Show simple item record

dc.contributor.authorWojtyna, Nathan Carey
dc.identifier.otherbibid: 10489763
dc.description.abstractIn the United States, hard cider producers lack access to apple genotypes (Malus ×domestica Borkh. and other Malus species) that possess higher concentrations of tannins (polyphenols that taste bitter and/or astringent) and acidity (described as having a sharp taste) than what is typically found in culinary apples. Utilizing the USDA-PGRU Malus germplasm collection, two projects were conducted to address these concerns. The first project characterized fruit quality and juice chemistry for a target population of 308 accessions with the goal of identifying accessions with desirable characteristics for hard cider production. The second project used the same sample population to explore the use of the Ma1 and Q8 genes as potential markers to predict the concentration of titratable acidity of cider apples. An initial target population of 308 accessions were identified and 158 accessions were assessed in 2017 for external and internal fruit characteristics along with juice chemistry. As per the Long Ashton Research Station (LARS) cider apple classification system where apples with tannin concentration (measured with the Löwenthal Permanganate Titration method) greater than 2.0 g•L-1 are classified as bitter, and those with a malic acid concentration greater than 4.5 g•L-1 are classified as sharp, 29% of the 158 accessions would be classified as bittersweet, 13% bittersharp, 28% sweet (neither bitter nor sharp), and 30% sharp. In addition, the polyphenol composition of 14 genotypes was measured using ultra high-performance liquid chromatography. and indicated that the variation in polyphenol levels measured by the Folin-Ciocalteu assay was largely due to procyanidins and phloretin compounds. In Chapter 3, the accessions phenotyped in the 2017 harvest season were also genotyped for the Ma1 and Q8 genes and fit to a linear model where measured titratable acidity was the response variable and the Ma, Q8 and combined Ma1 and Q8 genotypes were used as predictor variables in two separate models. An ANOVA indicates that the Ma1 gene was found to be a reliable predictor of fruit titratable acidity (P = < 0.0001), but the Q8 gene was not (P = 0.48). Combining both genes in the analysis was not a better predictor than using the Ma1 gene alone (P = 0.27). From there an estimated marginal means model, was able to demonstrate a series of non-overlapping 99% confidence intervals for the means titratable acidity concentrations of each Ma1 allele. Additionally, an estimated marginal means test of the Ma1 alleles was able to accurately predict the acidity classification as per the 4.5 g•L-1 threshold for the LARS cider apple classification system. Thus, a gene-based classification system of cider apples is proposed, with the titratable acidity levels defined by the Ma1 allele thresholds of 5.26 and 7.82 g•L-1. The advantage of a genetically based classification system is that it could be used for marker assisted breeding and it would not be subject to horticultural, seasonal, or geographic variability. Together, these two projects defined procedures for rapid phenotyping and genotyping of germplasm collections for addressing the needs of the emerging hard cider industry. Additionally, the characterization of cider apples for juice quality identified 49 bittersweet and 21 bittersharp genotypes that should be further evaluated for their suitability to perform in commercial orchards.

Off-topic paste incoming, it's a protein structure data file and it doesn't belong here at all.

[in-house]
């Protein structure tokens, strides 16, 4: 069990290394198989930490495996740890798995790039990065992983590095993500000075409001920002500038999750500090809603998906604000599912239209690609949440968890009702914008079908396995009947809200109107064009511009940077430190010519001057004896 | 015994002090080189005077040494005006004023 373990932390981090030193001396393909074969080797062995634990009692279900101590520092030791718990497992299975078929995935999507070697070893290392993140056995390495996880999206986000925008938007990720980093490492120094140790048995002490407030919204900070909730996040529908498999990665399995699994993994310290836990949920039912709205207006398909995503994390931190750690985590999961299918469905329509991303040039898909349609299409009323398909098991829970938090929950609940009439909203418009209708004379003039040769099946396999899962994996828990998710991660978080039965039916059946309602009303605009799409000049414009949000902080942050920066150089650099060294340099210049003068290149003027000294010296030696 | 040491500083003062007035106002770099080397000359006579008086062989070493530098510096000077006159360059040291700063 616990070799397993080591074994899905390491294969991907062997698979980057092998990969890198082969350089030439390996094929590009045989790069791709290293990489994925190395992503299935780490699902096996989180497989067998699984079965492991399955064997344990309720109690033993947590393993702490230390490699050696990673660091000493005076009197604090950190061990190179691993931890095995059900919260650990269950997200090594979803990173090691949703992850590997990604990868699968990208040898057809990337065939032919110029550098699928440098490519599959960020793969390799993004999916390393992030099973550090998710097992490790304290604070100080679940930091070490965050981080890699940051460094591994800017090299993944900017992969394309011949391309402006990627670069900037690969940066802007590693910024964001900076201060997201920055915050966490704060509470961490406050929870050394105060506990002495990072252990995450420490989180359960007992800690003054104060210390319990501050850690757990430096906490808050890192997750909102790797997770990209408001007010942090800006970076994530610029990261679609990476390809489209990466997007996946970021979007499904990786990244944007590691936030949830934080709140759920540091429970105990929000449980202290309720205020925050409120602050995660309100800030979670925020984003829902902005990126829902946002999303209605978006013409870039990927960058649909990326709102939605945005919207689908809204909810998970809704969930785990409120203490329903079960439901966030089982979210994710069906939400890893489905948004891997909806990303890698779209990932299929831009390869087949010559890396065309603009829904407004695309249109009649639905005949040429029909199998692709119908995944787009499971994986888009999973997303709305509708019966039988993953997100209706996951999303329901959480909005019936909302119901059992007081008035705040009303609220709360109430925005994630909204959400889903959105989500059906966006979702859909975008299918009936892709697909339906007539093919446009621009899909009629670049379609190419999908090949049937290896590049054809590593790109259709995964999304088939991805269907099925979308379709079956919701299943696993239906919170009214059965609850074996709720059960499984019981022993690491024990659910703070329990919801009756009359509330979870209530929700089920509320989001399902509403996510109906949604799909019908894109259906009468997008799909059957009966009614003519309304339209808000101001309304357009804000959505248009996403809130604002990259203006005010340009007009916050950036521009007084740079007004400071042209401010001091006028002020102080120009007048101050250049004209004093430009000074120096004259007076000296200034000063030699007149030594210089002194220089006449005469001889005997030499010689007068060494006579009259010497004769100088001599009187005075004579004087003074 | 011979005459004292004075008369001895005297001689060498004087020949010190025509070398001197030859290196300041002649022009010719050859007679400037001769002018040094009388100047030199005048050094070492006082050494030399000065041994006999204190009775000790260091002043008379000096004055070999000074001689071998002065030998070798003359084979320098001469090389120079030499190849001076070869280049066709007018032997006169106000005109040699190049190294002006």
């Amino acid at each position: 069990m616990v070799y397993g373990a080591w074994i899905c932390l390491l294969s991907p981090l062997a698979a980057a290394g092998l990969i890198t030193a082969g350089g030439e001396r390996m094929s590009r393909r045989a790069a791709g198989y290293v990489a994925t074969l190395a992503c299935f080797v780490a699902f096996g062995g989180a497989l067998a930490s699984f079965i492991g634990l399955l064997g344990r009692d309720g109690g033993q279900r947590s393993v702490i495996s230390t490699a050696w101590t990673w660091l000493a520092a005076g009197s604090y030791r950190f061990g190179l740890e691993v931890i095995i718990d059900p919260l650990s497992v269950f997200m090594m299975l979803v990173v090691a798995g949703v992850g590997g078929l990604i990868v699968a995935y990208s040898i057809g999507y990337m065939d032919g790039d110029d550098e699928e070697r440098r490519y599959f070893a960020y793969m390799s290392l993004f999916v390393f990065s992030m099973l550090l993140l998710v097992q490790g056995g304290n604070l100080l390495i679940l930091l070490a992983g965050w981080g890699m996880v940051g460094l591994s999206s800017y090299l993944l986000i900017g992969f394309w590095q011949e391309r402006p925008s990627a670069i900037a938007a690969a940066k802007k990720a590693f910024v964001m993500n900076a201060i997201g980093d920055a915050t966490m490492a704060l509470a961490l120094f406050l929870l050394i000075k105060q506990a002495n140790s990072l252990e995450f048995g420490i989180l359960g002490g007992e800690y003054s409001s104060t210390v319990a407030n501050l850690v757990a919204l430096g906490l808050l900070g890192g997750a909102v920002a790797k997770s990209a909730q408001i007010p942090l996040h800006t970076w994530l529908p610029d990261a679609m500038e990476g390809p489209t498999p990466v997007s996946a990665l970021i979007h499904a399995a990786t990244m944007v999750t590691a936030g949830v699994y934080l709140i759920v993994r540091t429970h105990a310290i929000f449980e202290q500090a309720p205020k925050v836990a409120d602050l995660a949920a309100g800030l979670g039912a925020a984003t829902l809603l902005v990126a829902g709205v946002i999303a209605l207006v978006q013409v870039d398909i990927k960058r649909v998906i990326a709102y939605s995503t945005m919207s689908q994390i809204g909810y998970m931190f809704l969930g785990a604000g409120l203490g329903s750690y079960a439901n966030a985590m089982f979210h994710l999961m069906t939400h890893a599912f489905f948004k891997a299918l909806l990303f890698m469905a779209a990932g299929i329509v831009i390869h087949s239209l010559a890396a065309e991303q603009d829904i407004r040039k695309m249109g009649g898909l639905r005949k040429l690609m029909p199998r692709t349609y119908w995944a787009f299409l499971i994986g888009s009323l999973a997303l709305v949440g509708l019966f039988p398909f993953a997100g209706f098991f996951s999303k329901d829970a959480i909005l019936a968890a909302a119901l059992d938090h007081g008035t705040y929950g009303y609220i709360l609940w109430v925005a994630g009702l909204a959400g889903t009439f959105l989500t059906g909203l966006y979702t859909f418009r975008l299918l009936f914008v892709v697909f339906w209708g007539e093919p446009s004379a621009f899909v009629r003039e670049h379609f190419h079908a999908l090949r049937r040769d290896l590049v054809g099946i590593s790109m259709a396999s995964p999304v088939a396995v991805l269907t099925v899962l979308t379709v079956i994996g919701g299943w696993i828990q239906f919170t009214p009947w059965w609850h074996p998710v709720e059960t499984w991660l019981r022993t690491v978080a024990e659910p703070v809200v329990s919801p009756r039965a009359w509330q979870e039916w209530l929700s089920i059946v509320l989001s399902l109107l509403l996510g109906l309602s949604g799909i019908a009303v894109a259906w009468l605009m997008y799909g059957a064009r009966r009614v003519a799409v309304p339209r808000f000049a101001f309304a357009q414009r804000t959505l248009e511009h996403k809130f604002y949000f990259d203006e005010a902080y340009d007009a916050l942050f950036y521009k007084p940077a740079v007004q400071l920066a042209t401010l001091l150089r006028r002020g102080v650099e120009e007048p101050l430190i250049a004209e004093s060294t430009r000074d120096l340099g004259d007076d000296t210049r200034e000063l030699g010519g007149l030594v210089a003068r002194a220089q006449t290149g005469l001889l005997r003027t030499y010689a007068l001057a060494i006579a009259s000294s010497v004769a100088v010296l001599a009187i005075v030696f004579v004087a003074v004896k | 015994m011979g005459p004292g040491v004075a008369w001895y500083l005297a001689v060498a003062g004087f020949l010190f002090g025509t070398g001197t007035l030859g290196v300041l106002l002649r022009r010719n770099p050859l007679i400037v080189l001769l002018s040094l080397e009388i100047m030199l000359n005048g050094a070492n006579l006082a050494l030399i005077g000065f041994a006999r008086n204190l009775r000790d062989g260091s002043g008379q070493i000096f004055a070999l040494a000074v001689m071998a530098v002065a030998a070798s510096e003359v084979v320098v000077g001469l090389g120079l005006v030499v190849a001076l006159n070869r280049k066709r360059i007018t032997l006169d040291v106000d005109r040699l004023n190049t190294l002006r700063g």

dc.typedissertation or thesis Biology University of Science, Horticultural Biology
dc.contributor.chairPeck, Gregory Michael
dc.contributor.committeeMemberSacks, Gavin Lavi
dc.contributor.committeeMemberChao, ChihCheng

Files in this item


This item appears in the following Collection(s)

Show simple item record